Tuesday, June 5, 2012

On recall elections, pay equity and symbolic political performance

There are two major political performances taking place on the national stage today that I'm personally paying very close attention to: the recall election of Governor Scott Walker in Wisconsin and a procedural vote on the Paycheck Fairness Act in the U.S. Senate. Both of these performances* are working on multiple levels in terms of what's at stake.

In the case of the recall election, the material conditions of the citizens and labor unions of Wisconsin are at stake, as is the political atmosphere of a potential swing state in the 2012 Presidential election. In the case of the equal pay legislation, there is the fact that passing the bill would open up structural pathways for women to actually fight for equal pay (as opposed to the grossly unjust 77 cents to the male dollar they currently make for doing the same work as their male counterparts) alongside the equally relevant fact that in all likelihood the vote will fail along completely partisan lines, thus introducing the question of motive for bringing this bill to vote in the first place.

If you know me you can pretty much guess that I support both the recall of Gov. Walker and the passage of the Paycheck Fairness Act. Rather than talk about why I support the successful completion of the expressed goals of these performances, I'd like to talk a little bit about ways of reading these events of today as multi-level performances.

 First, let's talk about the recall election.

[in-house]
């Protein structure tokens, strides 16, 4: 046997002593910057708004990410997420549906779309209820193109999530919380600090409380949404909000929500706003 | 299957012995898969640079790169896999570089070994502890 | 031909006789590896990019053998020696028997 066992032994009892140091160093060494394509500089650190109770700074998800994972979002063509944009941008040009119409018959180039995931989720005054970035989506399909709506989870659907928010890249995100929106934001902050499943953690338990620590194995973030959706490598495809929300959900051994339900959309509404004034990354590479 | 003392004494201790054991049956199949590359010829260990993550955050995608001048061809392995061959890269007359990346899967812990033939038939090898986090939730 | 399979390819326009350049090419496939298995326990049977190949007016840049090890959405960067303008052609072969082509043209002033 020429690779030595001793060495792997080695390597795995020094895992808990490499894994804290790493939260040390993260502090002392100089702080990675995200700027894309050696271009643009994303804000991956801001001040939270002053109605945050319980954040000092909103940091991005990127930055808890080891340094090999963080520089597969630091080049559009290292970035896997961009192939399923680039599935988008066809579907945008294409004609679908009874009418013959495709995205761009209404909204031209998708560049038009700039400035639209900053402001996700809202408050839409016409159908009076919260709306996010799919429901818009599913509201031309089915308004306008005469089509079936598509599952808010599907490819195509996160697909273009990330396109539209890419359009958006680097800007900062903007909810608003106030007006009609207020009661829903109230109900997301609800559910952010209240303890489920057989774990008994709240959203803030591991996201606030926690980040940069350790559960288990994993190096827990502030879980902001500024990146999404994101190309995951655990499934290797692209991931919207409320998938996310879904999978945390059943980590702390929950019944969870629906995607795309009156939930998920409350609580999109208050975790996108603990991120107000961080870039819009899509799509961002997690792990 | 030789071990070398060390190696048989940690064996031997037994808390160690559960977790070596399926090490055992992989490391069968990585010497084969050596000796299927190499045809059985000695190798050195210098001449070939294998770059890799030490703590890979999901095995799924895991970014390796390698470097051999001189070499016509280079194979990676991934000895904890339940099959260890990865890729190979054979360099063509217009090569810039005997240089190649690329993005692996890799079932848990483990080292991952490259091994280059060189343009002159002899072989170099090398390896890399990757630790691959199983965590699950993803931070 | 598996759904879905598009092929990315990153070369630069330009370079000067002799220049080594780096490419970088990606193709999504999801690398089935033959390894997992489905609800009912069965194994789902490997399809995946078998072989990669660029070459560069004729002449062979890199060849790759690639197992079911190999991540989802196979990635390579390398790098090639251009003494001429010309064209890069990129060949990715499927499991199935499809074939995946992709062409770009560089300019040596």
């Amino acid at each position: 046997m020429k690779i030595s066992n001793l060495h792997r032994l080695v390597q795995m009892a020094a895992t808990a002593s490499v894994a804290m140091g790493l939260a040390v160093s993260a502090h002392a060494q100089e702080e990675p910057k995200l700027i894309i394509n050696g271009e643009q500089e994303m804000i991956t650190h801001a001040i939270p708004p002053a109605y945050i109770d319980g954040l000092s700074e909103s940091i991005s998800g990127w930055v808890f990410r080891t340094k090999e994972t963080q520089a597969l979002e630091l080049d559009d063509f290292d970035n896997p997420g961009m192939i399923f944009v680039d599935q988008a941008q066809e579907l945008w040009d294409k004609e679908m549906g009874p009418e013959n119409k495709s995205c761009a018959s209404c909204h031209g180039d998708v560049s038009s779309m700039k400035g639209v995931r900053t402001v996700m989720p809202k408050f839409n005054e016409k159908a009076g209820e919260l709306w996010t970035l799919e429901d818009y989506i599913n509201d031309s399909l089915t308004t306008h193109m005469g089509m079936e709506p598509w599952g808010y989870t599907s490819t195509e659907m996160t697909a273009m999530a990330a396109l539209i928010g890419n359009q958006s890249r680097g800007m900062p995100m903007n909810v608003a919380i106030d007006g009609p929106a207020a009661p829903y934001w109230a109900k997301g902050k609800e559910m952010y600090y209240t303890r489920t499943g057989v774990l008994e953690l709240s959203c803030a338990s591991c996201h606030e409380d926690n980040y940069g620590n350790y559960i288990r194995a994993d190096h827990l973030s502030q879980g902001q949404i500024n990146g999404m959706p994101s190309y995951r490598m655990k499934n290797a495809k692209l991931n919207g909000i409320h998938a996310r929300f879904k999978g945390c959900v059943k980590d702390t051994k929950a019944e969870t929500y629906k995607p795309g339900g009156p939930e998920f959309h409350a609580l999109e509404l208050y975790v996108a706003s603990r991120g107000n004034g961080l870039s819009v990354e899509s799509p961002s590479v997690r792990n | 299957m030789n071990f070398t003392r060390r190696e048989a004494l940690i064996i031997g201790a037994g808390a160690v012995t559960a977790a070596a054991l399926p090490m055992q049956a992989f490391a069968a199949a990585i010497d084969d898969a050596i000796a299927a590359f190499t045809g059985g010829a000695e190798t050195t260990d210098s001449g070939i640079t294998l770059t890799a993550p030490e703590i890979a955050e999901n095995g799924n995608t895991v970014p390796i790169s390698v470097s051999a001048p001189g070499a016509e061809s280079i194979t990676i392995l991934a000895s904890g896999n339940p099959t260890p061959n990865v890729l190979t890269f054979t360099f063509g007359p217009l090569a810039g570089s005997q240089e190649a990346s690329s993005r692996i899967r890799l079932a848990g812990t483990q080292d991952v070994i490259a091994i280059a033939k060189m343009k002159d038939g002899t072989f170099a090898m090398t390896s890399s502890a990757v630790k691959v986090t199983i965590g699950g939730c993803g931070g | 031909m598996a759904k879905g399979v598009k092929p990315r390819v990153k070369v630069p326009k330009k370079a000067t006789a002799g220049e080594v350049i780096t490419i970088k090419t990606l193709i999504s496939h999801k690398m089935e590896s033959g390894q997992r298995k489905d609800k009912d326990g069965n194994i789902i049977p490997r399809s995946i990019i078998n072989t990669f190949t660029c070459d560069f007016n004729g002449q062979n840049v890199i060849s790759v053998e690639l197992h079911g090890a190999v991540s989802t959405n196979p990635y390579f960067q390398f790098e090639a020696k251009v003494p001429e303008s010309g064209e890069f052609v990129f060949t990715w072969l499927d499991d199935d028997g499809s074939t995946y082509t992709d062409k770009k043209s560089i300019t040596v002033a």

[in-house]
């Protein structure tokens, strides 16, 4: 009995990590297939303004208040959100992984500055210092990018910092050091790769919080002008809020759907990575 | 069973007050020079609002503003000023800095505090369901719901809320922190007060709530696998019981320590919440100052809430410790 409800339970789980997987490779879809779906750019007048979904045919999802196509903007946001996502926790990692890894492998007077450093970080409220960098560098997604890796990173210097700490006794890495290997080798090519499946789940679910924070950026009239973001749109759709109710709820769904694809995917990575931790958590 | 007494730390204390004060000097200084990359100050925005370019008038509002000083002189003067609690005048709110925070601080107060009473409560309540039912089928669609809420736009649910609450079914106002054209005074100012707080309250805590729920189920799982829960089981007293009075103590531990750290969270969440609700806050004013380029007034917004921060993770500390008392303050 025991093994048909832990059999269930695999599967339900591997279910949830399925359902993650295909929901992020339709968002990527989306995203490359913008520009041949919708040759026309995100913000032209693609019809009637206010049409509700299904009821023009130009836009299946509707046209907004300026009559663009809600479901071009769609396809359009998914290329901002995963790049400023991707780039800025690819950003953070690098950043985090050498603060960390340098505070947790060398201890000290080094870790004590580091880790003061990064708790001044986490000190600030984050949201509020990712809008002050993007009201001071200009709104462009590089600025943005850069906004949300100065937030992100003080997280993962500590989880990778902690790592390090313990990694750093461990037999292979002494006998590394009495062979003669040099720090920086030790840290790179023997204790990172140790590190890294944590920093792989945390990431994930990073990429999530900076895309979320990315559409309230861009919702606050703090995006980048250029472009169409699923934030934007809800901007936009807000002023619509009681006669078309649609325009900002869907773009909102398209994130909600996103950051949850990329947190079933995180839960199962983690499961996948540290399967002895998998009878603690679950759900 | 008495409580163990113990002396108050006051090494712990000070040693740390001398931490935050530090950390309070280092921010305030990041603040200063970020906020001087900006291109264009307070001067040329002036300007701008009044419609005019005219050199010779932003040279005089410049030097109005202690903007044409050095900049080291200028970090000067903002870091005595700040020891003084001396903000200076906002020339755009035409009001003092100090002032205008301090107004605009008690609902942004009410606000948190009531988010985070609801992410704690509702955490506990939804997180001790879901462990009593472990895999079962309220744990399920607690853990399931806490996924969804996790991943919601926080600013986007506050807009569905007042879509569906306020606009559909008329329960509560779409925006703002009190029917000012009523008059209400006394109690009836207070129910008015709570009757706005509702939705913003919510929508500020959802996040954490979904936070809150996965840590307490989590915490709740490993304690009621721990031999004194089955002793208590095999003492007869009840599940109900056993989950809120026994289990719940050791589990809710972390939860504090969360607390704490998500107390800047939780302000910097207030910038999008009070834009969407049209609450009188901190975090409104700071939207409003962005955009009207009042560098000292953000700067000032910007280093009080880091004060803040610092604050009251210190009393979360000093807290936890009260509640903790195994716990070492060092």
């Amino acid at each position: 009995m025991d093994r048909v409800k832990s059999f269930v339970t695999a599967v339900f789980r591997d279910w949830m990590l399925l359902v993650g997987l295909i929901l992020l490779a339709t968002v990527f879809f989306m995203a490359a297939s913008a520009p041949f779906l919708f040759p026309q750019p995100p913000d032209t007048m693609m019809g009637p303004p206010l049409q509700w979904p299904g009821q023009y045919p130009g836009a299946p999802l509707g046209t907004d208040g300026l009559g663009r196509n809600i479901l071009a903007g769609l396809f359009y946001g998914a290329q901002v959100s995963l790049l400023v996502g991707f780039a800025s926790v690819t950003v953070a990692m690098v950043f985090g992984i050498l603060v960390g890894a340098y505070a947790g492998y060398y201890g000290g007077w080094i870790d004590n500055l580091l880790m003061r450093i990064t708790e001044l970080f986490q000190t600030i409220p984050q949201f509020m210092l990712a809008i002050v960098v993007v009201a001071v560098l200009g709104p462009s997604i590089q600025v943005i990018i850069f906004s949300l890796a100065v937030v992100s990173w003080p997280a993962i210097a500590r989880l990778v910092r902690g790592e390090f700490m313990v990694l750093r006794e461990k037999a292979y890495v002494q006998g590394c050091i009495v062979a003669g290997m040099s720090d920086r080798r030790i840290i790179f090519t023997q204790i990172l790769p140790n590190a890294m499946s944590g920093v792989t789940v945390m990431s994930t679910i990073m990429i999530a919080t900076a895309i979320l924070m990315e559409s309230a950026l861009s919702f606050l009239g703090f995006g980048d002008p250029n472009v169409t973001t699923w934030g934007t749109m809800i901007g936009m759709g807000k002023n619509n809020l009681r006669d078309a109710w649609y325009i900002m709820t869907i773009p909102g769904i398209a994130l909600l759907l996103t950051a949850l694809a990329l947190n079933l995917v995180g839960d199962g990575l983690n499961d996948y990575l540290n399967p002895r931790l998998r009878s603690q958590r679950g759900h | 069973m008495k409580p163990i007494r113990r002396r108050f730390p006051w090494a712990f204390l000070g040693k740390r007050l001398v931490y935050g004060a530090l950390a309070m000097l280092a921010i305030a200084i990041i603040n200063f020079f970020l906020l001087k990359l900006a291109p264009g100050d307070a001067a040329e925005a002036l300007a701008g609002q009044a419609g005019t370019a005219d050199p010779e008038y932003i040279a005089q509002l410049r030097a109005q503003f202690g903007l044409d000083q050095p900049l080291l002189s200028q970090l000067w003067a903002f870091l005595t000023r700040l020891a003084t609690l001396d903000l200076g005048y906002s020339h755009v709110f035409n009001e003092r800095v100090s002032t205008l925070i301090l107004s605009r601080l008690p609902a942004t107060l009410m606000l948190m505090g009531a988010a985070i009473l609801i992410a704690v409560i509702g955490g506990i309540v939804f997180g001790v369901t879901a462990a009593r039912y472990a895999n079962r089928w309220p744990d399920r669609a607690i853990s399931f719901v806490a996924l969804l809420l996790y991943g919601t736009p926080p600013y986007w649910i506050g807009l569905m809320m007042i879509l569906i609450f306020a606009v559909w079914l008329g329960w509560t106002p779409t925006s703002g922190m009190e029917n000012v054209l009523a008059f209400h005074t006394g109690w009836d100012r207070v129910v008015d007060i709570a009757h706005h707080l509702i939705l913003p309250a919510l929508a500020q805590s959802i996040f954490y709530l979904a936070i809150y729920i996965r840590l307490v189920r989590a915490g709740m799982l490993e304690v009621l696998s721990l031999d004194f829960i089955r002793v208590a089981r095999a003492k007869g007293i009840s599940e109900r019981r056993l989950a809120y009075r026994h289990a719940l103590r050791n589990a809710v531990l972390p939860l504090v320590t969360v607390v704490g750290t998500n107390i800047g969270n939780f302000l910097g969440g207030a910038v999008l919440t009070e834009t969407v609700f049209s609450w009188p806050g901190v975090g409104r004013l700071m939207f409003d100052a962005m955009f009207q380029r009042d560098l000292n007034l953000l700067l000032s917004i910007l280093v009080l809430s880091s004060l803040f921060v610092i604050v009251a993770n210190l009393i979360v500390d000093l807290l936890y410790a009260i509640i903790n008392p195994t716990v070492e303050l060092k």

In the middle of the storm of media coverage and commentators that talk about the race in the language of general political values and principles, it is important to remember that ultimately this election is about the people of Wisconsin -- what they want and what their lives will be like. As a New Yorker, I want to see Walker out of his seat because I believe he is ideologically bankrupt (i.e. he's wrong), but ultimately I do not have to live in Wisconsin with Walker as my governor.

Having said that, though, on another level, this recall election is a national performance at the same time that it is a state one. While what Wisconsin voters want is not necessarily representative of what American voters across the country want -- and thus the results of this election do not necessarily indicate the national sentiment about labor unions -- the political discourse surrounding the election is of national concern, especially because Republican (and some Democratic) governors across the country are on a similar mission to Walker in terms of dismantling the power of unions.** If Walker retains his seat, this could be an opening for more aggressive action across the country by governors and mayors in dismantling union power. It could also mean that Wisconsin may not be the safely blue state it's been for the last five Presidential elections. Since being soundly beaten on the national stage in 2008 in the battle for voter enthusiasm and mobilization, conservatives have been growing stronger in mobilization. If Walker retains his seat, this could be an affirmation that the advantage the left had in 2008 could be overcome in this year's nation-wide election, which in turn could also mean that the anti-union sentiment expressed by Walker's administration could find a nest on the national level with a Republican president who may feel indebted to the interests that helped Walker keep his seat. And that would be felt by all.
 From one performance whose conclusion is still up in the air to another that has come to an end: The Paycheck Fairness Act failed today in the Senate.

But we knew that would happen, right? So why does carrying out the performance matter if there's already a foregone conclusion?